WASHINGTON — Democratic Congressman Darren Soto says the looming government shutdown is a “deep concern” for himself and other members of the Congressional Hispanic Caucus, especially in how a shutdown might affect immigration related issues. 

What You Need To Know

  • Central Florida Congressman Darren Soto is the Vice Chair of Policy for the Congressional Hispanic Caucus

  • The group held an immigration roundtable on Capitol Hill this week

  • He says a shutdown of the federal government would adversely affect several immigration related programs

"Payment for Customs and Border Protection, you know, these are salaries of folks who are protecting our nation, making sure to run USCIS for visas, passports, parole, TPS work permits," Soto said. "All these things can be slowed down during a shutdown."

Officials with the Department of Homeland Security, which houses United States Citizenship and Immigration Services, say about 72% of the DHS workforce, or 185,000 workers, would be required to work without pay during a shutdown

Immigration attorney Leon Fresco, with Holland & Knight LLP, said a shutdown would affect various immigration-related agencies differently.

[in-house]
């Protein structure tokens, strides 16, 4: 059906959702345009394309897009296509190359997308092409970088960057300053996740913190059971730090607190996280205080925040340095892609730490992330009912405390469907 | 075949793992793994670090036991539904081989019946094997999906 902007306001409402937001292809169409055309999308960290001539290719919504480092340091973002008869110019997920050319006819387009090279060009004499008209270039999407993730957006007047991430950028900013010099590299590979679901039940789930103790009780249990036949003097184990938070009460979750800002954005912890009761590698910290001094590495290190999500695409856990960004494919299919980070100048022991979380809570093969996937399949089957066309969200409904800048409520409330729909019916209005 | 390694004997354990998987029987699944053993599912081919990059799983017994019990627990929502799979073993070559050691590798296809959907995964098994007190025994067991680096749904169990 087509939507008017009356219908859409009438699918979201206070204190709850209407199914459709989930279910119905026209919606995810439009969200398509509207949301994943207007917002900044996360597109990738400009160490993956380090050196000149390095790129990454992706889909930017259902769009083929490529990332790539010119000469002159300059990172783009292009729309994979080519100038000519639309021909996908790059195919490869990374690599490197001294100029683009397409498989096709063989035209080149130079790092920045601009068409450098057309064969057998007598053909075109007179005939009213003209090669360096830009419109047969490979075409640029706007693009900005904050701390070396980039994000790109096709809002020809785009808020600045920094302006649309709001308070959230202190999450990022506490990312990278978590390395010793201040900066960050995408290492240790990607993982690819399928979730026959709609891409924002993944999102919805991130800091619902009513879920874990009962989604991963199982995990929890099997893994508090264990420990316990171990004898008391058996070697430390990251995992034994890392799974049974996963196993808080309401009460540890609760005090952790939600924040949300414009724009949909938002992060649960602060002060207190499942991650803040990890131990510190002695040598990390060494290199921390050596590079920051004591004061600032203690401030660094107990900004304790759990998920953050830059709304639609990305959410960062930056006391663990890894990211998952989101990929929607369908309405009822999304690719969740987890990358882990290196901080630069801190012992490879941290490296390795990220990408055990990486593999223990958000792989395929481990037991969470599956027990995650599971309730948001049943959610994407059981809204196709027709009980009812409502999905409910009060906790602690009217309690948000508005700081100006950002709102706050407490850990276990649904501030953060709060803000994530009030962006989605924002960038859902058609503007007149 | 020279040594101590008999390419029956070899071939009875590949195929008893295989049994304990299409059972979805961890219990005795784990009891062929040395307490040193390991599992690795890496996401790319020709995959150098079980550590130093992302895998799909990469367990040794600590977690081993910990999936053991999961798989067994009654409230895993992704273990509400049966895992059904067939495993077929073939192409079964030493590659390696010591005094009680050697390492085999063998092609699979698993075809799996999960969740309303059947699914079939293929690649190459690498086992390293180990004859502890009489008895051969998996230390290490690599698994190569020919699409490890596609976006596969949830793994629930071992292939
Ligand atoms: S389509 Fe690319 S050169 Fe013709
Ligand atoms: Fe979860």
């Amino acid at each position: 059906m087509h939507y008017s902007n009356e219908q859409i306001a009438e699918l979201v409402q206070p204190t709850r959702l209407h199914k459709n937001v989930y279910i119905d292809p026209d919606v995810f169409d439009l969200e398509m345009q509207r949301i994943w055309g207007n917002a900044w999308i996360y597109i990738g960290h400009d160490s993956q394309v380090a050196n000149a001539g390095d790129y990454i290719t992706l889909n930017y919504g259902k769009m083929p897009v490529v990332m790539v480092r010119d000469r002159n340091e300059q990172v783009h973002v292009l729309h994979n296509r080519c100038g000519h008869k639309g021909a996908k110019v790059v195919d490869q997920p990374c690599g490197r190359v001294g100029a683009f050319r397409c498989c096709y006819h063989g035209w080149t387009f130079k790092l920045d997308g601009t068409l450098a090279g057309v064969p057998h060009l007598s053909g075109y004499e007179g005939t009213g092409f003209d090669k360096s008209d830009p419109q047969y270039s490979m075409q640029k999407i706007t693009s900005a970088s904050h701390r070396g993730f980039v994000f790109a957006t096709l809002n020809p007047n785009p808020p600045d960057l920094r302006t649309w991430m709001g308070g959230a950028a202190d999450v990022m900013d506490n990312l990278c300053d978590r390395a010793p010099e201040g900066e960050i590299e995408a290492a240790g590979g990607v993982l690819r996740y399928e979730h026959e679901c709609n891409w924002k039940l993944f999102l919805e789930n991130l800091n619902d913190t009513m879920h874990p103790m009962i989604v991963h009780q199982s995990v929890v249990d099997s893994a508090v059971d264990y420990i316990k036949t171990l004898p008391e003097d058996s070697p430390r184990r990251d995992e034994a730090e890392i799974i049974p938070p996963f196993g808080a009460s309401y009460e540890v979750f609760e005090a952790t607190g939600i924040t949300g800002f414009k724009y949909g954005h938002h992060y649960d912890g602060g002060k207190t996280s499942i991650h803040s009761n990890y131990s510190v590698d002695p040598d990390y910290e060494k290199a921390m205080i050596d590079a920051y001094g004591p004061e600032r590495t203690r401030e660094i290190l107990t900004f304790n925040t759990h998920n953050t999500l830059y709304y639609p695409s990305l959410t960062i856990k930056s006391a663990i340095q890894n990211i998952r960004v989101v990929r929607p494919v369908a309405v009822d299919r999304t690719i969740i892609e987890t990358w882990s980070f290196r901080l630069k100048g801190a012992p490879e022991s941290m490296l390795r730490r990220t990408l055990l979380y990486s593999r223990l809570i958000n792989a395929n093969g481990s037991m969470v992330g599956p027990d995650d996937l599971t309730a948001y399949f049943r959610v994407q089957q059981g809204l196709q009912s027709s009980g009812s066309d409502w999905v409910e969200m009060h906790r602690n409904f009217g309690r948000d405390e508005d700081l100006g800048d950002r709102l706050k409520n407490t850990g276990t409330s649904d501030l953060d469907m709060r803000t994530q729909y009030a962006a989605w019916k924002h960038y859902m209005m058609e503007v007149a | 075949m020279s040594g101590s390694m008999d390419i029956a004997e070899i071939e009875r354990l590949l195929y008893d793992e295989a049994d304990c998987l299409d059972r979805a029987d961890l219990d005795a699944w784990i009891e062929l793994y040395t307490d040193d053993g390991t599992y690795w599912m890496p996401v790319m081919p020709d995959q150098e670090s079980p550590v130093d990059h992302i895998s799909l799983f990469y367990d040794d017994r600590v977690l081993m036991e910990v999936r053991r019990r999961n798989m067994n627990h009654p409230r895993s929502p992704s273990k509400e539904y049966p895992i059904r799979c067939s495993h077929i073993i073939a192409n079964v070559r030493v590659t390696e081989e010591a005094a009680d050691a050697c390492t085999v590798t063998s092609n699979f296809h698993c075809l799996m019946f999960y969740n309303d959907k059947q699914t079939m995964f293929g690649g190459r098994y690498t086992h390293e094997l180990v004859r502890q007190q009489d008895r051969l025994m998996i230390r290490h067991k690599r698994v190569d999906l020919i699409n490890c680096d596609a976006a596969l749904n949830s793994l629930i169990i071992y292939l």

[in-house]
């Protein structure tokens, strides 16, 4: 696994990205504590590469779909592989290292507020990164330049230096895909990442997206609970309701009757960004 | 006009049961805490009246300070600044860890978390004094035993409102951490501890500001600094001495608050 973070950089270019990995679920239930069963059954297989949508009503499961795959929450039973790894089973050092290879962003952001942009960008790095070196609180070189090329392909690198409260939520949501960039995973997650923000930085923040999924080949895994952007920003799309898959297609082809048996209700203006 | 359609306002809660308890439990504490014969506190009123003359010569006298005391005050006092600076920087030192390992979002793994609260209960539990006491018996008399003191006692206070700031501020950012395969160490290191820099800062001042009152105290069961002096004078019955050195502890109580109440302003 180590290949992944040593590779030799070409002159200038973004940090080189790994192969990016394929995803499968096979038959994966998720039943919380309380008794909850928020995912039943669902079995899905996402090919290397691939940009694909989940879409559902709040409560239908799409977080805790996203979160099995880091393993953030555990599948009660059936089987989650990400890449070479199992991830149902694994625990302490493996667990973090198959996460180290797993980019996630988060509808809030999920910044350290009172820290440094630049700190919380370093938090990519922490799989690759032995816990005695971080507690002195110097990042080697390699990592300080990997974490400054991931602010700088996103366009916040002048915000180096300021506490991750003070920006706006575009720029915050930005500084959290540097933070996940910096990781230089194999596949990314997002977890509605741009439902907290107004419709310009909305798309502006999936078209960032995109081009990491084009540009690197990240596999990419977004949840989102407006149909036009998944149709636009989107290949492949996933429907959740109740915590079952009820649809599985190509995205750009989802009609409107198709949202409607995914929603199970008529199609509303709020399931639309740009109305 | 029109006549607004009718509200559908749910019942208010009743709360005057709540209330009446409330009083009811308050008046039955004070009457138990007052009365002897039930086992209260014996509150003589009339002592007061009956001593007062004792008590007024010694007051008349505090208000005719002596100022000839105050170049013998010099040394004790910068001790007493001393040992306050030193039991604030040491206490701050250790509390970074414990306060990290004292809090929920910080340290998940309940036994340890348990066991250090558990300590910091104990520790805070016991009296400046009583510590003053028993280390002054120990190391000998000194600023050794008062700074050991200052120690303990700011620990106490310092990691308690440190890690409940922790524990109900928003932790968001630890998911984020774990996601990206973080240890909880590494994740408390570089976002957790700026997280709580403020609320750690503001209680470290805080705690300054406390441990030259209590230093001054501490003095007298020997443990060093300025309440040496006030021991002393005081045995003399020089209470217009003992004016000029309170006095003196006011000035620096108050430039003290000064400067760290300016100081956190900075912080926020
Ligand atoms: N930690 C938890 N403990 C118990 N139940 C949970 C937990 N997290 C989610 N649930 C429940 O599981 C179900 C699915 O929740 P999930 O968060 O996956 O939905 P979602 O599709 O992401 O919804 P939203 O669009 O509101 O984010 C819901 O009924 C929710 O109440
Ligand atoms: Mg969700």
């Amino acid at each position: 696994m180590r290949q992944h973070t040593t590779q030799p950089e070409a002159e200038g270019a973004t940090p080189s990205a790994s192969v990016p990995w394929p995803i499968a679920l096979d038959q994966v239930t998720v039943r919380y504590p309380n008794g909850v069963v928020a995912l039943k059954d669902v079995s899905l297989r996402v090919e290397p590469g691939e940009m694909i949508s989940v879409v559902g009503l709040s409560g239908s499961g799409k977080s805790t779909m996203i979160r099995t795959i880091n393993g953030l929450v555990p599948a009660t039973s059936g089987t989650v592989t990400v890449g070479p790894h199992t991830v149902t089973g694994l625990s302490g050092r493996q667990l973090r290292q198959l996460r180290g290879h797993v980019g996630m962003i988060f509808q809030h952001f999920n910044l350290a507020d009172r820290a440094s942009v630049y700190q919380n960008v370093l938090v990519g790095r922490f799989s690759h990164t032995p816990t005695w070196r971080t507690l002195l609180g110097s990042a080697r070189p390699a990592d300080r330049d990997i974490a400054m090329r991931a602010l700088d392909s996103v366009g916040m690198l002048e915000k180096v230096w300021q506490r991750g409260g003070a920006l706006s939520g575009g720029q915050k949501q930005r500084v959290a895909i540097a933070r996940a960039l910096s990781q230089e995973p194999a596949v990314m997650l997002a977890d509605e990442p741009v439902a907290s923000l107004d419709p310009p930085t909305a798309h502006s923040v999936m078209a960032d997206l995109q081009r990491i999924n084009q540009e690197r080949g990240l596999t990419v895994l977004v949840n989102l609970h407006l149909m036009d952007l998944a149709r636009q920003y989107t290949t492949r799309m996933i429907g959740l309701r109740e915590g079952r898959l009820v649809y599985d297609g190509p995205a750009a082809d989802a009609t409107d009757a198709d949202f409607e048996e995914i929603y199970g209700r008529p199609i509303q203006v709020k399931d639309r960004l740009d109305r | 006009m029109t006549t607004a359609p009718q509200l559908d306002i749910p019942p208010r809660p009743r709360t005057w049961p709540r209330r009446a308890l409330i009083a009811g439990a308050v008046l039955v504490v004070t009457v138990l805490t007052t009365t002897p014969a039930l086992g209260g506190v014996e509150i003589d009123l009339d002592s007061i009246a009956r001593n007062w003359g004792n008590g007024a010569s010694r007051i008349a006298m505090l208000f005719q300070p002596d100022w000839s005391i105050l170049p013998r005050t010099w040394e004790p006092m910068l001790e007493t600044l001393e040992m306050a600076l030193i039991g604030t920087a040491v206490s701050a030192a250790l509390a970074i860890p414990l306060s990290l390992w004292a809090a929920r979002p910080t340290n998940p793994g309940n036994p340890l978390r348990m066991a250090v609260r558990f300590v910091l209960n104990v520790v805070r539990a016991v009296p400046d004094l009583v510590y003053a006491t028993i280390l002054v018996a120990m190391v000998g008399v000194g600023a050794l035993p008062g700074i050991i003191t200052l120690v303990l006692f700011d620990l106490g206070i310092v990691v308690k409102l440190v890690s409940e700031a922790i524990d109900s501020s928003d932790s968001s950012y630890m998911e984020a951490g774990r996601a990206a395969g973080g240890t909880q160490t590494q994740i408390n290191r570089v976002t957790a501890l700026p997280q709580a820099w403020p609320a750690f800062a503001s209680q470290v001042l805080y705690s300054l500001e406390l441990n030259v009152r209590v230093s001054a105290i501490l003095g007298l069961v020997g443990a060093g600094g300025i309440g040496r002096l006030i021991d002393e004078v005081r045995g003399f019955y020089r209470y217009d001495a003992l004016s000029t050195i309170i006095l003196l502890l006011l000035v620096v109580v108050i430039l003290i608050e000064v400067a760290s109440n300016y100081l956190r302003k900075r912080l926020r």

He said immigration courts would be affected the most — cases for people in detention will move forward, but other cases may need to be rescheduled.

"For the 2 million cases that are outside of detention, those cases — let's say there's a shutdown for a month, none of those cases are heard, and have to be rescheduled," Fresco said. 

Fresco said that could result in a massive backlog.

"One month of backlog are tens of thousands of cases that don't get heard," he said. "Plus, whatever now new cases you have coming into the border for the month of October."

Fresco said there could also be impacts for employers when it comes to hiring, because of delayed work permits, and the E-Verify system shutting down. 

"The E -Verify system, which is what a lot of companies use to hire people, that system actually shuts down during a shutdown," he said. 

"We have a labor shortage in Florida, and it'll slow down the ability for these folks get work permits to help a lot of small businesses who sure can use more employees right now," Soto said. 

DHS officials say 19,0000 U.S. Border Patrol agents and 25,000 Office of Field Operations officers would be among those unpaid DHS workers should a shutdown occur.